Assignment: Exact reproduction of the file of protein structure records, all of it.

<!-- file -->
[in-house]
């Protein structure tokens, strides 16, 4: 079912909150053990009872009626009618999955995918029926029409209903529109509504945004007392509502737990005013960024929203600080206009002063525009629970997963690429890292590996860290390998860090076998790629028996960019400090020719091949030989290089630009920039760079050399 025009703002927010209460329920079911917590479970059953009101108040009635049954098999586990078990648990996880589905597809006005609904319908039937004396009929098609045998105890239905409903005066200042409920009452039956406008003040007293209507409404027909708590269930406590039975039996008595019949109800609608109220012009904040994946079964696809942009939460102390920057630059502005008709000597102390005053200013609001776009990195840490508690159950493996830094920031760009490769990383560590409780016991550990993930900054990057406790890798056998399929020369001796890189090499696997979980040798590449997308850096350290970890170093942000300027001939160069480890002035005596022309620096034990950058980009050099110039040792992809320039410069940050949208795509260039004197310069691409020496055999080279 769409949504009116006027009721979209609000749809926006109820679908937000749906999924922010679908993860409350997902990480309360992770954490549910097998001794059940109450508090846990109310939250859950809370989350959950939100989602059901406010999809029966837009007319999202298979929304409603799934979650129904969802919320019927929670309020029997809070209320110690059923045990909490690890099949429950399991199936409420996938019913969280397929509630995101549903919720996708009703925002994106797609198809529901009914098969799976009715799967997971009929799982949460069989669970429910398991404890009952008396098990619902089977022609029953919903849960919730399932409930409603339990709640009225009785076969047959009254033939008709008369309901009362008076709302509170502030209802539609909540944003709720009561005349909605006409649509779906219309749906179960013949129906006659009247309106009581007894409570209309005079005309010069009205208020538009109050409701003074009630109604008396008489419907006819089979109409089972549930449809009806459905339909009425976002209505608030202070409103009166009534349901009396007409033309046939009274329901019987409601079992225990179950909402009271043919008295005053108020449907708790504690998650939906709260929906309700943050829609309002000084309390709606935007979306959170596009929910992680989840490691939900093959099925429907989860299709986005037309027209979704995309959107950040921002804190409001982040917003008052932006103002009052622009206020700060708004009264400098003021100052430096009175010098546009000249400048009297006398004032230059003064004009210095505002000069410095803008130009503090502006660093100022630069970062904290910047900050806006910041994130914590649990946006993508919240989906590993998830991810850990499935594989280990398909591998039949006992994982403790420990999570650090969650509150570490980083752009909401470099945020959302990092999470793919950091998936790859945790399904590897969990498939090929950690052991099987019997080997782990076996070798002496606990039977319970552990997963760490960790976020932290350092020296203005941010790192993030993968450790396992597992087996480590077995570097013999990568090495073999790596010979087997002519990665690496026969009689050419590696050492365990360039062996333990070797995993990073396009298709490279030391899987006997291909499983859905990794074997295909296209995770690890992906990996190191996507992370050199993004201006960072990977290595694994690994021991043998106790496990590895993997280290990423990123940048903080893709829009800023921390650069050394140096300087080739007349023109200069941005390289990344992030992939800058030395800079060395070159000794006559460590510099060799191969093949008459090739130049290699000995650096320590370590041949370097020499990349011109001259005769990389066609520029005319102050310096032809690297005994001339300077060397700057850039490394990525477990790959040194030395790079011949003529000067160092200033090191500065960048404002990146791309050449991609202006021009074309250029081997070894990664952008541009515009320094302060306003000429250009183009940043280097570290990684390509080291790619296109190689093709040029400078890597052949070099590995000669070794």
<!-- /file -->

[in-house]
């Protein structure tokens, strides 16, 4: 079912909150053990009872009626009618999955995918029926029409209903529109509504945004007392509502737990005013960024929203600080206009002063525009629970997963690429890292590996860290390998860090076998790629028996960019400090020719091949030989290089630009920039760079050399 025009703002927010209460329920079911917590479970059953009101108040009635049954098999586990078990648990996880589905597809006005609904319908039937004396009929098609045998105890239905409903005066200042409920009452039956406008003040007293209507409404027909708590269930406590039975039996008595019949109800609608109220012009904040994946079964696809942009939460102390920057630059502005008709000597102390005053200013609001776009990195840490508690159950493996830094920031760009490769990383560590409780016991550990993930900054990057406790890798056998399929020369001796890189090499696997979980040798590449997308850096350290970890170093942000300027001939160069480890002035005596022309620096034990950058980009050099110039040792992809320039410069940050949208795509260039004197310069691409020496055999080279 769409949504009116006027009721979209609000749809926006109820679908937000749906999924922010679908993860409350997902990480309360992770954490549910097998001794059940109450508090846990109310939250859950809370989350959950939100989602059901406010999809029966837009007319999202298979929304409603799934979650129904969802919320019927929670309020029997809070209320110690059923045990909490690890099949429950399991199936409420996938019913969280397929509630995101549903919720996708009703925002994106797609198809529901009914098969799976009715799967997971009929799982949460069989669970429910398991404890009952008396098990619902089977022609029953919903849960919730399932409930409603339990709640009225009785076969047959009254033939008709008369309901009362008076709302509170502030209802539609909540944003709720009561005349909605006409649509779906219309749906179960013949129906006659009247309106009581007894409570209309005079005309010069009205208020538009109050409701003074009630109604008396008489419907006819089979109409089972549930449809009806459905339909009425976002209505608030202070409103009166009534349901009396007409033309046939009274329901019987409601079992225990179950909402009271043919008295005053108020449907708790504690998650939906709260929906309700943050829609309002000084309390709606935007979306959170596009929910992680989840490691939900093959099925429907989860299709986005037309027209979704995309959107950040921002804190409001982040917003008052932006103002009052622009206020700060708004009264400098003021100052430096009175010098546009000249400048009297006398004032230059003064004009210095505002000069410095803008130009503090502006660093100022630069970062904290910047900050806006910041994130914590649990946006993508919240989906590993998830991810850990499935594989280990398909591998039949006992994982403790420990999570650090969650509150570490980083752009909401470099945020959302990092999470793919950091998936790859945790399904590897969990498939090929950690052991099987019997080997782990076996070798002496606990039977319970552990997963760490960790976020932290350092020296203005941010790192993030993968450790396992597992087996480590077995570097013999990568090495073999790596010979087997002519990665690496026969009689050419590696050492365990360039062996333990070797995993990073396009298709490279030391899987006997291909499983859905990794074997295909296209995770690890992906990996190191996507992370050199993004201006960072990977290595694994690994021991043998106790496990590895993997280290990423990123940048903080893709829009800023921390650069050394140096300087080739007349023109200069941005390289990344992030992939800058030395800079060395070159000794006559460590510099060799191969093949008459090739130049290699000995650096320590370590041949370097020499990349011109001259005769990389066609520029005319102050310096032809690297005994001339300077060397700057850039490394990525477990790959040194030395790079011949003529000067160092200033090191500065960048404002990146791309050449991609202006021009074309250029081997070894990664952008541009515009320094302060306003000429250009183009940043280097570290990684390509080291790619296109190689093709040029400078890597052949070099590995000669070794």